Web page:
Deja Vu: Skype Founders and eBay in Legal Spat
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eBay and the investment group that inked a deal to buy its Skype unit are facing a lawsuit, with the Internet phone service's founders charging that eBay and Skype's buyers are violating copyright law.
Niklas Zennstrom and Janus Friis, who sold Skype to eBay (NASDAQ: EBAY) in 2005 for $2.6 billion under the terms of a licensing deal that's already being disputed in another court case, yesterday filed a copyright lawsuit in the U.S. District Court of Northern California.
The suit comes on the heels eBay's plan to sell a majority stake in Skype for $1.9 billion to a group of investors led by the private equity firm Silver Lake Partners.
In their suit, the company Joltid -- backed by Zennstrom and Friis -- charges eBay with violation its copyright for altering and sharing the peer-to-peer source code that's at the foundation of Skype's VoIP technology.
When eBay bought Skype in 2005, Zennstrom and Friis retained ownership of the peer-to-peer code but licensed it to eBay.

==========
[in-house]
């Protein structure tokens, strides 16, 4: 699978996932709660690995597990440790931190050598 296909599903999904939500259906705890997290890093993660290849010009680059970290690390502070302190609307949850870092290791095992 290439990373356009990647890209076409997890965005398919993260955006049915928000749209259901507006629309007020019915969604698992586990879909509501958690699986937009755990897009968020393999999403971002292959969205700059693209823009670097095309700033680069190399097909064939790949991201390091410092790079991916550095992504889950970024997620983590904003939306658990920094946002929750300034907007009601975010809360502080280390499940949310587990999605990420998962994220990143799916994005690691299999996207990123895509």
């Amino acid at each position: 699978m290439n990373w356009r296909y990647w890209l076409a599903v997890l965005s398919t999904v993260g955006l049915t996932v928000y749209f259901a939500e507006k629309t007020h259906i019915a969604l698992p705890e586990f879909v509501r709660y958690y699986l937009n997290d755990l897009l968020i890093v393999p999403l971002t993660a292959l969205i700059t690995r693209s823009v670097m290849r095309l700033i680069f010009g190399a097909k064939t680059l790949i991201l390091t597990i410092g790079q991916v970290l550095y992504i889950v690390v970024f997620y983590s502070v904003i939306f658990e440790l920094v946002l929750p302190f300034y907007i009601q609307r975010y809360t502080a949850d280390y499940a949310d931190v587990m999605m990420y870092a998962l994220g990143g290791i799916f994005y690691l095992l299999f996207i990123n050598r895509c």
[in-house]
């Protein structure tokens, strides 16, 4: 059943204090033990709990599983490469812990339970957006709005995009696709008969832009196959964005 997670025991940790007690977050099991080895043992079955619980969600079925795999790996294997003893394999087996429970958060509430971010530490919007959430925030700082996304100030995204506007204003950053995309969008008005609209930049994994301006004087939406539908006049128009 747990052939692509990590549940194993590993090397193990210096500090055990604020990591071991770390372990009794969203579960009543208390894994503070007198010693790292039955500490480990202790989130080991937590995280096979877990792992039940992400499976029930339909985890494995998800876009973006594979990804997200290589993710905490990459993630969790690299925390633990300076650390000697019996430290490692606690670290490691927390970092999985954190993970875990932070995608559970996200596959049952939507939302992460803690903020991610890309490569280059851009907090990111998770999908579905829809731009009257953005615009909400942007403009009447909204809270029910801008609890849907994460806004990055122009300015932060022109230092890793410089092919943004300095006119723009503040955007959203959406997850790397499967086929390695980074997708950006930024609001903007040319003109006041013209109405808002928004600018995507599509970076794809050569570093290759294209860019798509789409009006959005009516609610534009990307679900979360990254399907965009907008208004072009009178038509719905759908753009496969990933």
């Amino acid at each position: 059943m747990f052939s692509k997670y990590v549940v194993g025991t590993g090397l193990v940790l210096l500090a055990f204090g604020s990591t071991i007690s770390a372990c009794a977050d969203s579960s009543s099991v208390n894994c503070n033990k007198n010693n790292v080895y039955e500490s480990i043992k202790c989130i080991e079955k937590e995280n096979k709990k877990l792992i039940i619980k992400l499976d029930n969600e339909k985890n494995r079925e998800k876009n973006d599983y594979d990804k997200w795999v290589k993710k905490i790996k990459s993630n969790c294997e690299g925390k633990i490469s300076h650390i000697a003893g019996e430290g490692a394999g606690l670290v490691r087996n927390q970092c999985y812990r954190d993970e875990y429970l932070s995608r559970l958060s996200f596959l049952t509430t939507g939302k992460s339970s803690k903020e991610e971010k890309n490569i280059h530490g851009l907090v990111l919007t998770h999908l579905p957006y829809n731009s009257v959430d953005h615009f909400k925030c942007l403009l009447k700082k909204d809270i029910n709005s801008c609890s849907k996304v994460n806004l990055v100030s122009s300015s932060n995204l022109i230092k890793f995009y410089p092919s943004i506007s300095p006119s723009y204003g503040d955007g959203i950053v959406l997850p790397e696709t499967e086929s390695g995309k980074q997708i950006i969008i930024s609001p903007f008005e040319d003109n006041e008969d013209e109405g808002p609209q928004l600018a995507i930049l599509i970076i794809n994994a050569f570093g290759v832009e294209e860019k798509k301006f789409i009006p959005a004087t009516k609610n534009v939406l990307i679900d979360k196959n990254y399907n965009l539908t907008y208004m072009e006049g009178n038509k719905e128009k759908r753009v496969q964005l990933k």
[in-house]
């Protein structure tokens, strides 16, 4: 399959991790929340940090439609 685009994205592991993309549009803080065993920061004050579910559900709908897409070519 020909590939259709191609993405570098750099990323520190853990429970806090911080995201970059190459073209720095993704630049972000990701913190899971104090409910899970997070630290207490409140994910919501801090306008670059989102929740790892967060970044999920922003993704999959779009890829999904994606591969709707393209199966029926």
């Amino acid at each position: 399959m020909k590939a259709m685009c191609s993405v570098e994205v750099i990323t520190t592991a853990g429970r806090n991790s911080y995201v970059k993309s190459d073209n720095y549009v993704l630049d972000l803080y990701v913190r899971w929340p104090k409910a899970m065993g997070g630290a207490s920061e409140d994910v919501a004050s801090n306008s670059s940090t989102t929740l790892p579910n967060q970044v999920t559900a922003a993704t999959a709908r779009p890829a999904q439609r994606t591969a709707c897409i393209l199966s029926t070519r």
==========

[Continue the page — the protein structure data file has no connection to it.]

"Joltid terminated its license agreement with Skype as a result of breaches by Skype," a Joltid spokesman told InternetNews.com in an e-mail. "Skype has infringed Joltids copyrights. Joltid will vigorously enforce its copyrights and other intellectual property rights in all of the technologies it has innovated."
According to the lawsuit, Joltid believes its copyrighted software "is being infringed by those who download and use Skype in the United States at least 100,000 times a day."
Joltid in the suit is seeking an injunction and damages, "which Joltid reasonably believes are amassing at a rate of more than $75 million daily."
The lawsuit also names as defendants Silver Lake Partners and its partners in the buyout, Index Ventures, Andreessen Horowitz and the Canada Pension Plan Investment Board.
This is not the first court battle between eBay and Joltid. The two entities are locked in a legal tussle in a British court over a dispute involving ownership of the same peer-to-peer technology that's also at the heart of this week's lawsuit in the U.S.
In the UK dispute with Skype, Joltid is attempting to terminate the licensing agreement, saying Skype breached its contract by using parts of the code it did not license.
Skype later filed a suit against Joltid to try to resolve the matter, while Joltid has thus far stuck to its position that it holds the rights to the peer-to-peer technology and that Skype is in violation of the original agreement.
The next hearing in that case is slated for a June 2010 in a British court.
eBay spokespeople did not return calls seeking comment by press time.